Nov. 15, 2016 9:00 am

This new giving circle funds struggling Philly schools

The Philadelphia Public School Giving Circle uses the collective giving model to make small, project-based grants for educators.

Field trip, anyone?

(Photo by Flickr user dhendrix73 used via a Creative Commons license; photo has been cropped)

Editor's note: A previous version of the story accidentally misrepresented the nature of PPSGC's interactions with the school district, as well as of the nature of Philadelphia Crosstown Coalition's relationship to PPSGC. It has been corrected. Edit 11/15 @ 12:55 p.m.
It was about a year and a half ago when Andy Toy read an article about a school in Germantown that was struggling with funds.

The principal, Toy recalled, had only $34 and couldn’t afford to purchase many amenities for his students. However, within a few days of the article being published, the school received thousands of dollars in donations and the principal was able to move forward in buying the things that his school needed.

That’s when the idea of the Philadelphia Public School Giving Circle (PPSGC) took hold.

“To me the lightbulb kind of went off and was like, if we could get everybody out there and do the same thing, people would give because people are interested in giving,” said Toy, development and communications manager of Southeast Asian Mutual Assistance Associations Coalition (SEAMAAC). “There is a big need out there.”

With PPSGC, there is a strong focus on regular neighborhood public schools, especially those in low-income areas and have limited fundraising capacity within their communities, and on traditional neighborhood elementary schools serving the largest number of low-income children.

“For example, we see that charter schools have options. Folks in the neighborhood are really supportive, and if they need to go on a class trip, there’s money that they can find to get that to get a teacher or bus company,” said Toy, who also works with the Asian Mosaic Fund Giving Circle. “It’s the other schools that don’t have that option.”

PPSGC acts as a traditional giving circle in which anyone can become a voting member by donating a certain amount of money — in this case, $250 or more. Principals, teachers and others associated with local schools request funding for specific projects, and PPSGC members vote on which proposals to fund.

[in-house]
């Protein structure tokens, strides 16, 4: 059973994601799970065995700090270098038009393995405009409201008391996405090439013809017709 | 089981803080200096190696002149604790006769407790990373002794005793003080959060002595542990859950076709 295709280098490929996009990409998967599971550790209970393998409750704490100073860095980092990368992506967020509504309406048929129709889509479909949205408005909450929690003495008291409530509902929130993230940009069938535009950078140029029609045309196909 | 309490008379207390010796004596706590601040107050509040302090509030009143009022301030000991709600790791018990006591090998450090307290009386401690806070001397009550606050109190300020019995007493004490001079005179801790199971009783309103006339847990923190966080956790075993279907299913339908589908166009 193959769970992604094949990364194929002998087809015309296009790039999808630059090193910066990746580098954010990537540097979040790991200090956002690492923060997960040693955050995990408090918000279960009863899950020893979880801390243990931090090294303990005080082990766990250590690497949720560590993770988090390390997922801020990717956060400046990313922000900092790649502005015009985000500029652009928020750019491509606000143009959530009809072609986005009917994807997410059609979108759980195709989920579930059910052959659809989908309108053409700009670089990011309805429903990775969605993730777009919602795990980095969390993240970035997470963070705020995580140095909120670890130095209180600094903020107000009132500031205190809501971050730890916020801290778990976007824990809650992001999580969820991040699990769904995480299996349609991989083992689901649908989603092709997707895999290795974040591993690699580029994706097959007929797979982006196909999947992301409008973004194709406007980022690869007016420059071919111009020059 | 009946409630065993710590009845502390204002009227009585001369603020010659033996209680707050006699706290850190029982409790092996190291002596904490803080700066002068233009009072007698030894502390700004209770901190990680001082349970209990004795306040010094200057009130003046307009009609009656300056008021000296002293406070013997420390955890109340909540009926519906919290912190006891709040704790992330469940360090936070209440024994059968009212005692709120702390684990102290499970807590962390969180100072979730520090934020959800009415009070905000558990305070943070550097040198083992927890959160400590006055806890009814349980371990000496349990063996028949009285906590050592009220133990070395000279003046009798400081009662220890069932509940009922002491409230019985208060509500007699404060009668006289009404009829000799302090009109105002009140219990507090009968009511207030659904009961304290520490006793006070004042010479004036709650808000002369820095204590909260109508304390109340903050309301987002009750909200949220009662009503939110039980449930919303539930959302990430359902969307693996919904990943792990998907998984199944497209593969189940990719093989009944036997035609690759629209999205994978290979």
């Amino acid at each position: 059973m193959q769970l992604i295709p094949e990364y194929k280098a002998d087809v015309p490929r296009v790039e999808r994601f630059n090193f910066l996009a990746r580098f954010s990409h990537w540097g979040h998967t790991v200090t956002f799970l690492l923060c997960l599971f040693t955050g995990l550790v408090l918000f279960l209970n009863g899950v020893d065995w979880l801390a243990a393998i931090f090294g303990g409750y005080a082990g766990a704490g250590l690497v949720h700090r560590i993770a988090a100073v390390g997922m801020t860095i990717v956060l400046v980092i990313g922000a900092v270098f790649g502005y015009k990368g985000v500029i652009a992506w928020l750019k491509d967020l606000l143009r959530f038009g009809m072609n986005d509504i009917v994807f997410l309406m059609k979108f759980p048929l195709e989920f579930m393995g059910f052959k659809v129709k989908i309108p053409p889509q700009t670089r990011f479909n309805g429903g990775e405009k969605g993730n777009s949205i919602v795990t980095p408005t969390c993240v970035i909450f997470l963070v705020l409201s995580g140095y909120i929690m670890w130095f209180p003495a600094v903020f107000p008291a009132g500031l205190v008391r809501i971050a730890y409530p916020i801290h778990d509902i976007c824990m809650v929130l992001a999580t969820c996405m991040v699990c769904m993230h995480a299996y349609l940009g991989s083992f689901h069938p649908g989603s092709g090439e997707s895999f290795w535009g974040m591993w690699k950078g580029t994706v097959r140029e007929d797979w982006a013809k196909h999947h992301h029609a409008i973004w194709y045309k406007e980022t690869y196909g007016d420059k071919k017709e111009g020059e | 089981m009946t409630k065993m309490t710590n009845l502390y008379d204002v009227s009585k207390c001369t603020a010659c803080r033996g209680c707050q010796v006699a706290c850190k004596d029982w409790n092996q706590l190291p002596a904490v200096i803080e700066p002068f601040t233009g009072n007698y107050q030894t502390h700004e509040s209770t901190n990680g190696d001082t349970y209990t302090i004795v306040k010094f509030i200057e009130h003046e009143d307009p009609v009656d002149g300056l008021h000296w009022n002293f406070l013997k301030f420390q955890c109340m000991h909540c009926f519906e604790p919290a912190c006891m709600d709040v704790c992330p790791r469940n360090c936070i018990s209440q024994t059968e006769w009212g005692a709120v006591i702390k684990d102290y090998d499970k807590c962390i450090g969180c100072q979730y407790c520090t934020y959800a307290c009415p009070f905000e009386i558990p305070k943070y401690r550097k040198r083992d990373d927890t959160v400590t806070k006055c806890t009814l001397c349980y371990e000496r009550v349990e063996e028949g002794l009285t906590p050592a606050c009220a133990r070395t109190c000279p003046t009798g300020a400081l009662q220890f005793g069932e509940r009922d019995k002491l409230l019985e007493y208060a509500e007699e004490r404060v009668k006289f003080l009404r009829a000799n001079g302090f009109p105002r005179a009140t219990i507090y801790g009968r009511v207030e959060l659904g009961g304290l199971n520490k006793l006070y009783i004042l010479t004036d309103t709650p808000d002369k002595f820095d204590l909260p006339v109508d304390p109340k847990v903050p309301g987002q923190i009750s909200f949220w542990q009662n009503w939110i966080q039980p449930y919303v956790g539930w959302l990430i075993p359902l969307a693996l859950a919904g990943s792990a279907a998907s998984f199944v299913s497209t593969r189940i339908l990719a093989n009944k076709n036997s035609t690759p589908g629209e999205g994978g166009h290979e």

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The group’s funds are held by The Philadelphia Foundation in a donor-advised fund, to be distributed according to the wishes of the giving circle. In order to first open an account at the foundation, Toy and other members had to collectively raise $10,000 — which took a bit of time. The website for the PPSGC is still getting off the ground, too.

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“The most challenging aspect so far has been raising the money,” said Jeff Hornstein, vice-chair of the Philadelphia Crosstown Coalition, the nonprofit civic group that serves as a fiscal sponsor for PPSGC. “It took us six months to raise $10,000, but everything new is hard, right? We’re also a totally volunteer-run operation and getting the back-of-the-house tech support that we needed took us some time [too] but we finally got there.”

The School District of Philadelphia “is well aware of what we’re doing” and is “supportive,” Hornstein said.

If a teacher or principal needs funding for small-scale projects, they don’t need to go through the district to get it — PPSGC can simply cut them the check.

“We don’t want to be filling in gaps where the school district really should be responsible,” Toy said. “Most of the money I think will end up being enrichment-type programming. For example, if you need art supplies to do a project with your students or have an after-school program and want to take a trip to the zoo or the Franklin Institute and somehow it’s not in the budget, we would cover that if we see that there’s a need that can’t be covered by the school district.”

The overall goal, Toy added, is to keep raising money as PPSGC is spending it.

“We all know that education is the great equalizer and holds people back is the lack of resources in some places. This is an attempt to kind of level the playing field a little bit — and to also make us feel good,” he said. “It’s not every person for themselves, it’s everyone working together.”


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